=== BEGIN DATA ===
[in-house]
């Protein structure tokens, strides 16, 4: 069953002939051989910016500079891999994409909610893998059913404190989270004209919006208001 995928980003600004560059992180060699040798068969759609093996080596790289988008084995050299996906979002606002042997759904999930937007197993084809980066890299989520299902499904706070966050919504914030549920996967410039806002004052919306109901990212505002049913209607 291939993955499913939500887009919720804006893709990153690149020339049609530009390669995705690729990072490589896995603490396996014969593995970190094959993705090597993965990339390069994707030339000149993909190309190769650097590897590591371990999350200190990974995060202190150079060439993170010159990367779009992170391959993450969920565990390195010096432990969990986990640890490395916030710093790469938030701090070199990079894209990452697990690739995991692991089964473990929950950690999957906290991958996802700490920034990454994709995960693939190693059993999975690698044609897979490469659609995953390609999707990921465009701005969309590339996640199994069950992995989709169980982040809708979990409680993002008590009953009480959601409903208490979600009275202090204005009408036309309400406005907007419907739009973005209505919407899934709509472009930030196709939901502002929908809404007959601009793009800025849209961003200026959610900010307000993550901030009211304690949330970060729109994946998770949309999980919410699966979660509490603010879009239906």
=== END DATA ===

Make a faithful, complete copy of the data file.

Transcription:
[in-house]
């Protein structure tokens, strides 16, 4: 069953002939051989910016500079891999994409909610893998059913404190989270004209919006208001 995928980003600004560059992180060699040798068969759609093996080596790289988008084995050299996906979002606002042997759904999930937007197993084809980066890299989520299902499904706070966050919504914030549920996967410039806002004052919306109901990212505002049913209607 291939993955499913939500887009919720804006893709990153690149020339049609530009390669995705690729990072490589896995603490396996014969593995970190094959993705090597993965990339390069994707030339000149993909190309190769650097590897590591371990999350200190990974995060202190150079060439993170010159990367779009992170391959993450969920565990390195010096432990969990986990640890490395916030710093790469938030701090070199990079894209990452697990690739995991692991089964473990929950950690999957906290991958996802700490920034990454994709995960693939190693059993999975690698044609897979490469659609995953390609999707990921465009701005969309590339996640199994069950992995989709169980982040809708979990409680993002008590009953009480959601409903208490979600009275202090204005009408036309309400406005907007419907739009973005209505919407899934709509472009930030196709939901502002929908809404007959601009793009800025849209961003200026959610900010307000993550901030009211304690949330970060729109994946998770949309999980919410699966979660509490603010879009239906």